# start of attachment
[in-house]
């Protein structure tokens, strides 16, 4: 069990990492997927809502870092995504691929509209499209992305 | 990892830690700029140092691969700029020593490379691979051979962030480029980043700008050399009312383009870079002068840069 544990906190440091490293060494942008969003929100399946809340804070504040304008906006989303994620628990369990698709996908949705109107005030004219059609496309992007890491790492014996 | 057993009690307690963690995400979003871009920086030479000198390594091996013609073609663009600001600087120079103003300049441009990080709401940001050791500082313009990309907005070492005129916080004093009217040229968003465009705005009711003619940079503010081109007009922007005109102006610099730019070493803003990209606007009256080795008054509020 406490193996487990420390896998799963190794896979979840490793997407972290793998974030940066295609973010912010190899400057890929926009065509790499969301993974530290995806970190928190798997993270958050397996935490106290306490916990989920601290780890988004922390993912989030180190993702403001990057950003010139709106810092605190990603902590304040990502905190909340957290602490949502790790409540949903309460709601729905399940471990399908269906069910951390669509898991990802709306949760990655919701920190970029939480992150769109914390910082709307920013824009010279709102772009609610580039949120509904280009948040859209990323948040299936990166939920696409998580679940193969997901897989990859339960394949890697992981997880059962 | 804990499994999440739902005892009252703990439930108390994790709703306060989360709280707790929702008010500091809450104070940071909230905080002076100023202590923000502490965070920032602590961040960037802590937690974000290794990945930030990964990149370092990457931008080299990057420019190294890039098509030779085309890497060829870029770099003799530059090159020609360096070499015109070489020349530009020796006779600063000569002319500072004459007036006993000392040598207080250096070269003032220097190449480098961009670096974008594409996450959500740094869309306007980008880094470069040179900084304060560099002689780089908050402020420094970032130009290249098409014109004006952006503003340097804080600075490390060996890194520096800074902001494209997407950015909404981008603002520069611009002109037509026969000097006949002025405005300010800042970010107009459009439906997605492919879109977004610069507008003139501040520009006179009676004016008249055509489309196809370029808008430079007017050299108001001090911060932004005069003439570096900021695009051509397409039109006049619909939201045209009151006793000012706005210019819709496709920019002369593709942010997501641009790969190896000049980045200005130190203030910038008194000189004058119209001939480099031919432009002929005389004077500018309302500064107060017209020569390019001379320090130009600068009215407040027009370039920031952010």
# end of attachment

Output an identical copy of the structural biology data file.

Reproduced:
[in-house]
């Protein structure tokens, strides 16, 4: 069990990492997927809502870092995504691929509209499209992305 | 990892830690700029140092691969700029020593490379691979051979962030480029980043700008050399009312383009870079002068840069 544990906190440091490293060494942008969003929100399946809340804070504040304008906006989303994620628990369990698709996908949705109107005030004219059609496309992007890491790492014996 | 057993009690307690963690995400979003871009920086030479000198390594091996013609073609663009600001600087120079103003300049441009990080709401940001050791500082313009990309907005070492005129916080004093009217040229968003465009705005009711003619940079503010081109007009922007005109102006610099730019070493803003990209606007009256080795008054509020 406490193996487990420390896998799963190794896979979840490793997407972290793998974030940066295609973010912010190899400057890929926009065509790499969301993974530290995806970190928190798997993270958050397996935490106290306490916990989920601290780890988004922390993912989030180190993702403001990057950003010139709106810092605190990603902590304040990502905190909340957290602490949502790790409540949903309460709601729905399940471990399908269906069910951390669509898991990802709306949760990655919701920190970029939480992150769109914390910082709307920013824009010279709102772009609610580039949120509904280009948040859209990323948040299936990166939920696409998580679940193969997901897989990859339960394949890697992981997880059962 | 804990499994999440739902005892009252703990439930108390994790709703306060989360709280707790929702008010500091809450104070940071909230905080002076100023202590923000502490965070920032602590961040960037802590937690974000290794990945930030990964990149370092990457931008080299990057420019190294890039098509030779085309890497060829870029770099003799530059090159020609360096070499015109070489020349530009020796006779600063000569002319500072004459007036006993000392040598207080250096070269003032220097190449480098961009670096974008594409996450959500740094869309306007980008880094470069040179900084304060560099002689780089908050402020420094970032130009290249098409014109004006952006503003340097804080600075490390060996890194520096800074902001494209997407950015909404981008603002520069611009002109037509026969000097006949002025405005300010800042970010107009459009439906997605492919879109977004610069507008003139501040520009006179009676004016008249055509489309196809370029808008430079007017050299108001001090911060932004005069003439570096900021695009051509397409039109006049619909939201045209009151006793000012706005210019819709496709920019002369593709942010997501641009790969190896000049980045200005130190203030910038008194000189004058119209001939480099031919432009002929005389004077500018309302500064107060017209020569390019001379320090130009600068009215407040027009370039920031952010």